Students are first required to review selected references and write a brief paper on the geologic history of the mountains and association controversies.

Then they visit the Arbuckles during one or two weekend field trips, and finally, students must write a paper that supports or refutes their hypothesis from the first paper, “interpreting their own field observations and data in the context of the views presented in the literature.

“ This project fosters the realization that students’ field-based data analysis can contribute to solving real geologic problems,” Torrez said.


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SHSU Staff, Students Walk To Earn $1,200 For Diabetes

Seven SHSU representatives raised over $1,200 for the American Diabetes Association’s Walk For Diabetes, held on Oct. 23 in The Woodlands.

Team “Sam Houston State University” was comprised of graduate students and team captain Dayna Birdwell, and university employees Debbie Birdwell, Mandy Carrell, Fawzi Noman, Cindy Allbright, Carol Shaw and Tammy Gray.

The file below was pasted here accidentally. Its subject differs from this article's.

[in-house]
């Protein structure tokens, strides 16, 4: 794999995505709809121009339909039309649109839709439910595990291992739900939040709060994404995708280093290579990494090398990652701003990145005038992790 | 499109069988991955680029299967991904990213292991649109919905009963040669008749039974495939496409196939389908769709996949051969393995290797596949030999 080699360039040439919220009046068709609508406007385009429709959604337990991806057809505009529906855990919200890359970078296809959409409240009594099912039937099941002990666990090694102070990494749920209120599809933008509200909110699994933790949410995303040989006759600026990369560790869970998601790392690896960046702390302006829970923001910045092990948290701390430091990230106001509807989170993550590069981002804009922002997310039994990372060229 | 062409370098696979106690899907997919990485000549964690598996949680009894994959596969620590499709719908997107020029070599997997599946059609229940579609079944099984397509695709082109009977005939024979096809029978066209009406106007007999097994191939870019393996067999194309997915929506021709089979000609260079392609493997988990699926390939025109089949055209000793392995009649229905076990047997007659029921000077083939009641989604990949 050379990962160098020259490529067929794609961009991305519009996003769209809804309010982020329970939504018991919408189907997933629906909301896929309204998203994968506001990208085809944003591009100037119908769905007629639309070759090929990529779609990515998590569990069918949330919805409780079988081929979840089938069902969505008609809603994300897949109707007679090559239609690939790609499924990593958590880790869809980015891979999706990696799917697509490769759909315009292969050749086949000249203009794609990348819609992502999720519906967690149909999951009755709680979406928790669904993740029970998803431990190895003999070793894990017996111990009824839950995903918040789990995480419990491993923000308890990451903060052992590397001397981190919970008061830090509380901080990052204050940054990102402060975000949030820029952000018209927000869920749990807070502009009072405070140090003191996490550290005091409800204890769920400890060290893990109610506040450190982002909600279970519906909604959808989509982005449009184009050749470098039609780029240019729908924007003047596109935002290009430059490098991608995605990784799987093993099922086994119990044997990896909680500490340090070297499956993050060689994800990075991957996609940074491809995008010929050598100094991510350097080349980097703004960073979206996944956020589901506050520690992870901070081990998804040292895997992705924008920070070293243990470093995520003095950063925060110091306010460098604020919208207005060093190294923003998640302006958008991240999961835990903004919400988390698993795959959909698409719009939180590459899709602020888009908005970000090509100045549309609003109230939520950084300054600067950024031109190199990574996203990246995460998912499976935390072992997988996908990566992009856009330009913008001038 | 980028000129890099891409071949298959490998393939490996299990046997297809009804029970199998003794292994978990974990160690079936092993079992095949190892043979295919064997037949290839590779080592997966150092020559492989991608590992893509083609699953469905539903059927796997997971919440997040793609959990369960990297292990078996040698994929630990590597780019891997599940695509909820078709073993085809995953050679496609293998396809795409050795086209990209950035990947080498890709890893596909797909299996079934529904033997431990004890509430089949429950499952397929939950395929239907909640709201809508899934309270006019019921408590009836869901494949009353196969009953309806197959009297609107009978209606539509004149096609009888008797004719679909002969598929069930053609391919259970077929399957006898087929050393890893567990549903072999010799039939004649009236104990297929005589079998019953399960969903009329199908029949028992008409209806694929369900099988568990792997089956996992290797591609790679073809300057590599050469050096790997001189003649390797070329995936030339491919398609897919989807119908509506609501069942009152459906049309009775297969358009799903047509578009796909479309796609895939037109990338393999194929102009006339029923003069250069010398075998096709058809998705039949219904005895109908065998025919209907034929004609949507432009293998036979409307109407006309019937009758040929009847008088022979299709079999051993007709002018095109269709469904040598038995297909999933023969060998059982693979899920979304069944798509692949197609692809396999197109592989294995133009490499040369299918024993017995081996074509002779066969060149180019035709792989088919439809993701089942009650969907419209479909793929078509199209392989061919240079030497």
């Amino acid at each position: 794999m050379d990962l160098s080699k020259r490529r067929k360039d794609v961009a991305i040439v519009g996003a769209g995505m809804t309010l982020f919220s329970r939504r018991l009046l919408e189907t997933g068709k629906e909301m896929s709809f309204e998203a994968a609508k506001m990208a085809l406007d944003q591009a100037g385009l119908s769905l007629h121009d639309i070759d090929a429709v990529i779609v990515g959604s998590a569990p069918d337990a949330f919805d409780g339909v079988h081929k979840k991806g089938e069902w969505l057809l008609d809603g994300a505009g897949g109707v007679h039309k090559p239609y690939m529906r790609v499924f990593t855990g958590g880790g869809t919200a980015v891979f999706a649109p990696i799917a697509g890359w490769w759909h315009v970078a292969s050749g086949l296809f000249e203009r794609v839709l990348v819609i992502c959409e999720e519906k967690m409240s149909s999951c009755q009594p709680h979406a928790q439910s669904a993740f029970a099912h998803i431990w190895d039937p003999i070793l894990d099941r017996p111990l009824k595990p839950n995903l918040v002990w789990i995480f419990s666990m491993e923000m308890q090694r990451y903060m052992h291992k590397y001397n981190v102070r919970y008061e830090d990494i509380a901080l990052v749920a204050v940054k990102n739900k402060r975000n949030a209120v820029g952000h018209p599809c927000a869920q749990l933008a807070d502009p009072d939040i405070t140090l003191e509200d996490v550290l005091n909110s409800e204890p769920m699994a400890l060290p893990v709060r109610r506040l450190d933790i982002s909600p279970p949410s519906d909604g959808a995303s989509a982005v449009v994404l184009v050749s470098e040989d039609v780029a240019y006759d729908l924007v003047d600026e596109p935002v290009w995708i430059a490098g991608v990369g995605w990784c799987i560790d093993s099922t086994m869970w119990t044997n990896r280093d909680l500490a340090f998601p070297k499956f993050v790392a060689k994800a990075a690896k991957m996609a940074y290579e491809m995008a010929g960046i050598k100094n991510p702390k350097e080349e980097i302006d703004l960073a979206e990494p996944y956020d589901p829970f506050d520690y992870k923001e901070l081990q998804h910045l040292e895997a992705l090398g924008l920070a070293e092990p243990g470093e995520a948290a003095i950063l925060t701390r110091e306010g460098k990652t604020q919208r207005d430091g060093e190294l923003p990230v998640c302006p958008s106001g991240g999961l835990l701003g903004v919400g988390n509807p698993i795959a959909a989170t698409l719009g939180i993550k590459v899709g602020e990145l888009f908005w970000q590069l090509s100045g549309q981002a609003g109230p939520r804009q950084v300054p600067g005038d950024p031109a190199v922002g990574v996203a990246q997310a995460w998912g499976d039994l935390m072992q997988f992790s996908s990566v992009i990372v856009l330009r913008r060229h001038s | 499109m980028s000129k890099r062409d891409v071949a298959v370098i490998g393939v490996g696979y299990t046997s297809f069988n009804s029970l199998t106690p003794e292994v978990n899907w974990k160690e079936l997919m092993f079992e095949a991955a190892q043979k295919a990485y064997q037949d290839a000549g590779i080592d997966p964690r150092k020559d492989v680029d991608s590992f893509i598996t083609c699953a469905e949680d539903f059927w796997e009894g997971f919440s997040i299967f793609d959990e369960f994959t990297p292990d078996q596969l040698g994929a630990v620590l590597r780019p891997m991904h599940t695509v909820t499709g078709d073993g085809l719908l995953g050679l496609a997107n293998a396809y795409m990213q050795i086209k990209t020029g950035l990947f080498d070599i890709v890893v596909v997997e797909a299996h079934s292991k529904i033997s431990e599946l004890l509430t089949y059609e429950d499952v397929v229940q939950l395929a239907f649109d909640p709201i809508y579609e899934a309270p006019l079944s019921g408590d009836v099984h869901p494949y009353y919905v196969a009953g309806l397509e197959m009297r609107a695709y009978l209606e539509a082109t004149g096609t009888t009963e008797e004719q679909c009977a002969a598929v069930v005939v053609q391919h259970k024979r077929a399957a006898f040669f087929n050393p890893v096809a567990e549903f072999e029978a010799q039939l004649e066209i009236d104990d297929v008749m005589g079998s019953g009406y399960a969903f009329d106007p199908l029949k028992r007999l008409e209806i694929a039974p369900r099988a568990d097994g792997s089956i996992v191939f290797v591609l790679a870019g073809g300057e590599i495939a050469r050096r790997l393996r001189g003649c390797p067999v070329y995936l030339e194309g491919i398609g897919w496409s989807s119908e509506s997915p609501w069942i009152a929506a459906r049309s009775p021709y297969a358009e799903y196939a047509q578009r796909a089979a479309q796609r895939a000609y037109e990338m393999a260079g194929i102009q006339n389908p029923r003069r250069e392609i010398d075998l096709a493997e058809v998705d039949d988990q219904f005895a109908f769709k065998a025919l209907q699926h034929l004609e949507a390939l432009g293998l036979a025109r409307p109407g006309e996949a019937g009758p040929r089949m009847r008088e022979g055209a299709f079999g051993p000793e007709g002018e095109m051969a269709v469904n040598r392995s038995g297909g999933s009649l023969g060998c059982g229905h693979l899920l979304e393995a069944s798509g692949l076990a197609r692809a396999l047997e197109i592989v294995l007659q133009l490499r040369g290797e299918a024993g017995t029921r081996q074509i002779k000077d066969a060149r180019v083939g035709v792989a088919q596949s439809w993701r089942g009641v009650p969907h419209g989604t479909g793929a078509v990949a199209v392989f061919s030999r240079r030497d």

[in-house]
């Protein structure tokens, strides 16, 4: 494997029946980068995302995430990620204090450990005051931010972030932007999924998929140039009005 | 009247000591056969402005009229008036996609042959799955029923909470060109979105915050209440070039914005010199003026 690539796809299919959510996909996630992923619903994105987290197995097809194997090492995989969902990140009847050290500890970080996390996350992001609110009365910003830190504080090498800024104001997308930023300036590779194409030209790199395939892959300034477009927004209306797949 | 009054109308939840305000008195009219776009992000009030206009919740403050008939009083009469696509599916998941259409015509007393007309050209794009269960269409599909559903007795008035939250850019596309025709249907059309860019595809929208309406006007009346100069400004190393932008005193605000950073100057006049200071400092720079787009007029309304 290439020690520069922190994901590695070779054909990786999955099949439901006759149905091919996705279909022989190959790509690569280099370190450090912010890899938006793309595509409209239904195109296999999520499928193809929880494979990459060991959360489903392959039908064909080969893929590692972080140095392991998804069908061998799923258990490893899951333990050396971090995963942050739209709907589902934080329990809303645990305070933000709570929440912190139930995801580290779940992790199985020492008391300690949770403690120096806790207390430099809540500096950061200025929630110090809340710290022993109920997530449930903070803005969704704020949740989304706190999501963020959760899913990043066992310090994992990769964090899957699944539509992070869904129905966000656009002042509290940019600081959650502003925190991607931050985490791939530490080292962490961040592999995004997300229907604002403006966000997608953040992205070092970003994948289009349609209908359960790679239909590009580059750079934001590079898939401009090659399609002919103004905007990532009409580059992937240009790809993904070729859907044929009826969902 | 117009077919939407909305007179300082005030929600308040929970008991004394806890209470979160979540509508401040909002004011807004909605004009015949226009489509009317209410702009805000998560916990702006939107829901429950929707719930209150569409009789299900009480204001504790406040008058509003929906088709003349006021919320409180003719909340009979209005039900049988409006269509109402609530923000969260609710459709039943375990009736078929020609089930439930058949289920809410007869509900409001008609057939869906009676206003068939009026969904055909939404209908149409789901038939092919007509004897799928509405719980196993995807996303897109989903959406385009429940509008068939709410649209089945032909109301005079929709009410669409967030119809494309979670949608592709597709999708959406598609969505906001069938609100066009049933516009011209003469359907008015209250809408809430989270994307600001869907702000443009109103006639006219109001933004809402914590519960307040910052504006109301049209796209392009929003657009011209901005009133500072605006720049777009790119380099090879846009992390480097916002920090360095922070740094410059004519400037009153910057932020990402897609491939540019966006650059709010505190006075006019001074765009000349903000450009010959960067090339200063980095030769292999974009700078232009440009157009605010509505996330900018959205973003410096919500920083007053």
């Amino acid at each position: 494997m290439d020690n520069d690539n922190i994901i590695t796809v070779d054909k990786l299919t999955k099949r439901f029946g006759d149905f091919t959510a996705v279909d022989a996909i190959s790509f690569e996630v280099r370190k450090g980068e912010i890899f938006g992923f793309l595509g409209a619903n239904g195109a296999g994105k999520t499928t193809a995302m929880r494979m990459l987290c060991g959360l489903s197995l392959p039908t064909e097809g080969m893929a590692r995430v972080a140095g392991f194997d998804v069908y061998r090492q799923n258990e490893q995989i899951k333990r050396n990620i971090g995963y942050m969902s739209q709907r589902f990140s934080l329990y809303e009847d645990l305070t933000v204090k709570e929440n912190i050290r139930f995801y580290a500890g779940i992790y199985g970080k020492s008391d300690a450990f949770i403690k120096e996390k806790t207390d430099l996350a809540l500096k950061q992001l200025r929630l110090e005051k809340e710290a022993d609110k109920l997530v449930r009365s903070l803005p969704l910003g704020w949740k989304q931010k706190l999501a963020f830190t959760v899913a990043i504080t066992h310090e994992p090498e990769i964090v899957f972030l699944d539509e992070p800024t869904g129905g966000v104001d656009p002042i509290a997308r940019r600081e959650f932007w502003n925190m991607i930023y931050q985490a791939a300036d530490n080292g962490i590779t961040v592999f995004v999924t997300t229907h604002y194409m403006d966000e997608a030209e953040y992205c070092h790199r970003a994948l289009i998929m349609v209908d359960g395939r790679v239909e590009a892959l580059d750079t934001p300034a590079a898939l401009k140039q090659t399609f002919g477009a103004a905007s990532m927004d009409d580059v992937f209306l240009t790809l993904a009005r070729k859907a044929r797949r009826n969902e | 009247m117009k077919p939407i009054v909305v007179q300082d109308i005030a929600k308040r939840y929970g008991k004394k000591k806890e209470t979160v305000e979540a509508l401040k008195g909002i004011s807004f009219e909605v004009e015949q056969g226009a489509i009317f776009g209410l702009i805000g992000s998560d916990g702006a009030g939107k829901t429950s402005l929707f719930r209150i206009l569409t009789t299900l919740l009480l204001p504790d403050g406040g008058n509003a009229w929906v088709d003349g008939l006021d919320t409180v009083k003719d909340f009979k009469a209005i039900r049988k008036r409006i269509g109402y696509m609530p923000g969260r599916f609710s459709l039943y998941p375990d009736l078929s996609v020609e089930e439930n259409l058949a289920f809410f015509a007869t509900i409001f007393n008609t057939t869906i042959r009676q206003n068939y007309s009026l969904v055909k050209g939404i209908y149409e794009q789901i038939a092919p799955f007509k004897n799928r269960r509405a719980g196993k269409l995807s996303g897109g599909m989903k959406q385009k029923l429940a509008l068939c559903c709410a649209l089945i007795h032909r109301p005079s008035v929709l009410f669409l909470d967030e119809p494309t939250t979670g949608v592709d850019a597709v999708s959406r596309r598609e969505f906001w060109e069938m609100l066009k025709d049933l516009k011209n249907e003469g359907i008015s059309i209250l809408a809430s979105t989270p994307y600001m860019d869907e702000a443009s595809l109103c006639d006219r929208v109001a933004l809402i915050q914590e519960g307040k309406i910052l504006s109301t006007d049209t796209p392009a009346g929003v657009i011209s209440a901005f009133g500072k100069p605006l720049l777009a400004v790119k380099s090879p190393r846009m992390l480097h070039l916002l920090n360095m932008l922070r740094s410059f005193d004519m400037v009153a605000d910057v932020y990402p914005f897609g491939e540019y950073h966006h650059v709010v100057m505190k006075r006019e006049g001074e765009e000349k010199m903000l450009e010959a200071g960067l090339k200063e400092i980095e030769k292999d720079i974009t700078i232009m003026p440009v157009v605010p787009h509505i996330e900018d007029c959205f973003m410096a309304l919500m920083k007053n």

“ We walked in the rain, but still had a great time,” said Carrell, who is a staff member in the academic accounting department. “Each dollar we raised will be used in the fight to prevent and cure diabetes and to improve the lives of all people affected by diabetes.”

The annual event is a three-mile run/walk that helps to raise money for the disease that causes the death of more than 210,000 people each year.

The disease costs over $130 billion annually in direct and indirect costs.

Those interested in walking for Sam Houston next year can contact Carrell at, and she will send him/her information when the event approaches.


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Send Update Items Here

Please send information for the SHSU Update to the Office of Public Relations at SHSU. For electronic access to SHSU news see the public relations Web page Today@Sam.

The deadline for submissions is 5 p.m. on Thursday for an item to run in the column the following week.


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SHSU Media Contacts: Frank Krystyniak, Julia May, Jennifer Gauntt
Nov. 7, 2004
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Director: Frank Krystyniak
Assistant Director: Julia May
Writer: Jennifer Gauntt
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Telephone: 936.294.1836; Fax: 936.294.1834